Yet the federal government still lists the weed as a Schedule I narcotic “with no currently accepted medical use and high potential for abuse,” ranking it among America’s most dangerous substances. Anyone not under the influence can see that there is something very, very wrong with this photo.

Fortunately, on April 1, the United States House did something about the biggest current disconnect in American politics, passing a bill to remove marijuana from the Drug Enforcement Administration’s naughty list. ; let some pot convictions be expunged; and urge review of sentences for weed-related crimes — while making small businesses that sell weed eligible for federal loans and services.

Due to the federal ban, many financial institutions will not touch cannabis customers with a 10 foot pole. Marijuana also cannot travel efficiently across state lines like almost any other product.

Although it enjoys some Republican support, the MORE Act is considered a dead letter in the Senate. Democrats and Republicans in Congress, battling a 20% approval rating, shouldn’t be afraid to do what 68% of Americans, including 50% of Republicans and 71% of Independents, say they want. Legalize it.

—New York Daily News Change of the board of directors of Montpellier made in bad faith For most of its two decades overseeing the sprawling Virginia estate of James Madison, America’s fourth president, the Montpelier Foundation had none or only one African-American board member, whose authorized strength is 25 members. This was amazing because Montpelier, in addition to being Madison property, was also home to some 300 slaves over more than a century who lived, worked in servitude, and died there.

It was therefore a major step forward, albeit too late, when the foundation announced that it would share power equally and achieve parity on its board of directors, with the descendants of slaves. These descendants were represented by a committee, recognized by the foundation, which included dozens of eminent African Americans in the academic, business, financial and other fields. Finally, Montpelier, a 2,650-acre historic site and museum northeast of Charlottesville that welcomes tens of thousands of visitors each year, would have leadership reflecting its heritage.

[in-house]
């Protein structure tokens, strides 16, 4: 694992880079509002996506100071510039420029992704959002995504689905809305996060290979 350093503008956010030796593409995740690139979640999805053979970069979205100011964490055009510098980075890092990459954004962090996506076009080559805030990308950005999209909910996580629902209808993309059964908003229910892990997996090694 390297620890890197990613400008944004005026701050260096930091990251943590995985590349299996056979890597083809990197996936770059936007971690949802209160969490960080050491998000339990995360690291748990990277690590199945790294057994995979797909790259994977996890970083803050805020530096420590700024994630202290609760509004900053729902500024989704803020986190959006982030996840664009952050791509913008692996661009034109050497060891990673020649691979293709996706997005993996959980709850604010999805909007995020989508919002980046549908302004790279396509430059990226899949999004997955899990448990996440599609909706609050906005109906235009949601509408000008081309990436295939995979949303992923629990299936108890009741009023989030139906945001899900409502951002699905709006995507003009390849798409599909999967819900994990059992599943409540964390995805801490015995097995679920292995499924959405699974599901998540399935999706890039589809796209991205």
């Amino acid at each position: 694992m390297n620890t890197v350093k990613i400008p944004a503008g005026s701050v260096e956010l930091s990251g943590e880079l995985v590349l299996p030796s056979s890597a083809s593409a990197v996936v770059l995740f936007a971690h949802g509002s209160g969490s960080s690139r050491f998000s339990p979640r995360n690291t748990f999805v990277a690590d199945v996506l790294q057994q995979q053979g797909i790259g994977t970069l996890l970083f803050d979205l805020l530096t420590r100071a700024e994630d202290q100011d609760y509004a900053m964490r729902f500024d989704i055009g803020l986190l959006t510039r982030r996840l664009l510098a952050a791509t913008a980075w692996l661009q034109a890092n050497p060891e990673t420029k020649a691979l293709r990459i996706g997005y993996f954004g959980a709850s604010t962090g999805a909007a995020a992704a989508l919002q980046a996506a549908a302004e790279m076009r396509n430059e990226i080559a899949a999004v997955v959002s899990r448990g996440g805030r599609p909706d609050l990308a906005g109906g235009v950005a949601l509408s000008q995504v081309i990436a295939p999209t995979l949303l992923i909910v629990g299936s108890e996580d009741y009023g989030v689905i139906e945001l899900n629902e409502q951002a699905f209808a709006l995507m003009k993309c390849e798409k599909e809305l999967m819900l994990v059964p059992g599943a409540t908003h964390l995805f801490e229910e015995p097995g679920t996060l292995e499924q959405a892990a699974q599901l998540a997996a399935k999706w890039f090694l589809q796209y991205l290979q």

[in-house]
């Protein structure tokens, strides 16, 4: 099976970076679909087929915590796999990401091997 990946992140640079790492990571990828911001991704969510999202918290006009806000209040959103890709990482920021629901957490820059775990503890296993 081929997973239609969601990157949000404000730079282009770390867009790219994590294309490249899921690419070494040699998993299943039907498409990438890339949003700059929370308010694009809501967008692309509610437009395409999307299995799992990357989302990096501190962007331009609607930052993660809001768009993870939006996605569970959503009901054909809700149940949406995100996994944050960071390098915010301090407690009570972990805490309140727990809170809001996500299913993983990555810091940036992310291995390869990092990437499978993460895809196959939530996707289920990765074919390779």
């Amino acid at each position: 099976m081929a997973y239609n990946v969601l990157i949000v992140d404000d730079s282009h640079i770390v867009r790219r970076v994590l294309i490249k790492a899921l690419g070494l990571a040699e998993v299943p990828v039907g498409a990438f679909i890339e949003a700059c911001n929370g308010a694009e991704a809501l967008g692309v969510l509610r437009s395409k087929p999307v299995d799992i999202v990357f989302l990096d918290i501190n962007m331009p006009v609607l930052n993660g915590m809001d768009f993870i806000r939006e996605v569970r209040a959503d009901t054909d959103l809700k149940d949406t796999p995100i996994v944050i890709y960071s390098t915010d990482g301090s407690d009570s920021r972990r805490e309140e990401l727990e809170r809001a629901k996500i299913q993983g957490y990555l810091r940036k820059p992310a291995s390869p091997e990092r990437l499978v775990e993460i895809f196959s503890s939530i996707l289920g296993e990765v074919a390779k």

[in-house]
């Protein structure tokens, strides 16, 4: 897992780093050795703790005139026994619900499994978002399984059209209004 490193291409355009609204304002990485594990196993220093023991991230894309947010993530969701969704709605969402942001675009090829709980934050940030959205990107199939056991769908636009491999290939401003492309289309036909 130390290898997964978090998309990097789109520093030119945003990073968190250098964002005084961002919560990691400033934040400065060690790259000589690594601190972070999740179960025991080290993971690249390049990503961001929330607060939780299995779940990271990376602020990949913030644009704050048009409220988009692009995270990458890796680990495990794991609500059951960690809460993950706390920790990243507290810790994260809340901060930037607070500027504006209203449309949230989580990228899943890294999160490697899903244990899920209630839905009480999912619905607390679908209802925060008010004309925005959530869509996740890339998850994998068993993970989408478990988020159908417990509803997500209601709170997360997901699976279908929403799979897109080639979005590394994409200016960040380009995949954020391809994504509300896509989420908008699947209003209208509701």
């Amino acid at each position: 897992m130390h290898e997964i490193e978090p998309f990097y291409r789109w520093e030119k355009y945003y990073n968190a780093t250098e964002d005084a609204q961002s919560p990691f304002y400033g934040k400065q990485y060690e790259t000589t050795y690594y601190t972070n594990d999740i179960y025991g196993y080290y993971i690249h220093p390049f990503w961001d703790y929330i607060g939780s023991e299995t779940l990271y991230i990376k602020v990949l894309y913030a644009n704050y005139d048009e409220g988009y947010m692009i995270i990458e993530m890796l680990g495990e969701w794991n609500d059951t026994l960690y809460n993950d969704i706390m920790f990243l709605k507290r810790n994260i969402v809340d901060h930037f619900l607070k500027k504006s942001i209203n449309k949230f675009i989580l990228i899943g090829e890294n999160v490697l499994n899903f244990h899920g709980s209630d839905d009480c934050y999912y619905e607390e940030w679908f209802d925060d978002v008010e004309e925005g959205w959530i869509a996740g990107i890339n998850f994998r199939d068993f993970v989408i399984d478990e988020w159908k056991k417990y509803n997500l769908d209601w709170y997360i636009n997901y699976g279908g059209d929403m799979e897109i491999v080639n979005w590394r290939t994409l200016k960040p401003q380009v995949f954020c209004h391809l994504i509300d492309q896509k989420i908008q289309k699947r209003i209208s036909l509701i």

That deal was shredded by the foundation’s white-dominated board of trustees. In an act of exceptional bad faith, the council last month amended its statutes so that it – and not the committee which it had recognized as the legitimate actor representing the descendants of slaves – decides which descendants are acceptable partners. To put it plainly, it is primarily white people who will determine which black people can join Montpellier’s governing clique, and which cannot.

When the Descendants Committee last month submitted a slate of 40 African-American candidates, 10 of whom could take board seats in order to achieve parity with white members, the board refused to even consider the names.

Madison is a pivotal figure in United States history. He played a key role in drafting the Constitution, including the notorious compromise that allowed slavery and granted African Americans less than fully human status by determining that three-fifths of the enslaved population would count in determining the representation in the House of Representatives. It is sad that his domain is once again an example of racial obtuseness.

About Mitchel McMillan